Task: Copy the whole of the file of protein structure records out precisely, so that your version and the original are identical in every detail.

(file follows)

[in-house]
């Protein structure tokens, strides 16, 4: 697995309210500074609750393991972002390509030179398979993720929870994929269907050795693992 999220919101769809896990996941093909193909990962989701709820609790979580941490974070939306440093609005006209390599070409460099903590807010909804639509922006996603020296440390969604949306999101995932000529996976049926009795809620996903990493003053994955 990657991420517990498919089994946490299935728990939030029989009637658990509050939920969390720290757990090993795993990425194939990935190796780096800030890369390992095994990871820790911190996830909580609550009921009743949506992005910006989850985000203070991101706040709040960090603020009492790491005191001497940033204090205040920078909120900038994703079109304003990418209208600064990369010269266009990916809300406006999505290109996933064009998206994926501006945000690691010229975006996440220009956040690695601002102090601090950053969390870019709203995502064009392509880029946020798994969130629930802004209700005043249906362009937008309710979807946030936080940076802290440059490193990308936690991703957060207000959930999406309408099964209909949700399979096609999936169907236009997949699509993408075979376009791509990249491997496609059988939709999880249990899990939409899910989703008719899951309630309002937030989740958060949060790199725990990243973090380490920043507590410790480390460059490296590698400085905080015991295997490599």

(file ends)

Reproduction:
[in-house]
């Protein structure tokens, strides 16, 4: 697995309210500074609750393991972002390509030179398979993720929870994929269907050795693992 999220919101769809896990996941093909193909990962989701709820609790979580941490974070939306440093609005006209390599070409460099903590807010909804639509922006996603020296440390969604949306999101995932000529996976049926009795809620996903990493003053994955 990657991420517990498919089994946490299935728990939030029989009637658990509050939920969390720290757990090993795993990425194939990935190796780096800030890369390992095994990871820790911190996830909580609550009921009743949506992005910006989850985000203070991101706040709040960090603020009492790491005191001497940033204090205040920078909120900038994703079109304003990418209208600064990369010269266009990916809300406006999505290109996933064009998206994926501006945000690691010229975006996440220009956040690695601002102090601090950053969390870019709203995502064009392509880029946020798994969130629930802004209700005043249906362009937008309710979807946030936080940076802290440059490193990308936690991703957060207000959930999406309408099964209909949700399979096609999936169907236009997949699509993408075979376009791509990249491997496609059988939709999880249990899990939409899910989703008719899951309630309002937030989740958060949060790199725990990243973090380490920043507590410790480390460059490296590698400085905080015991295997490599």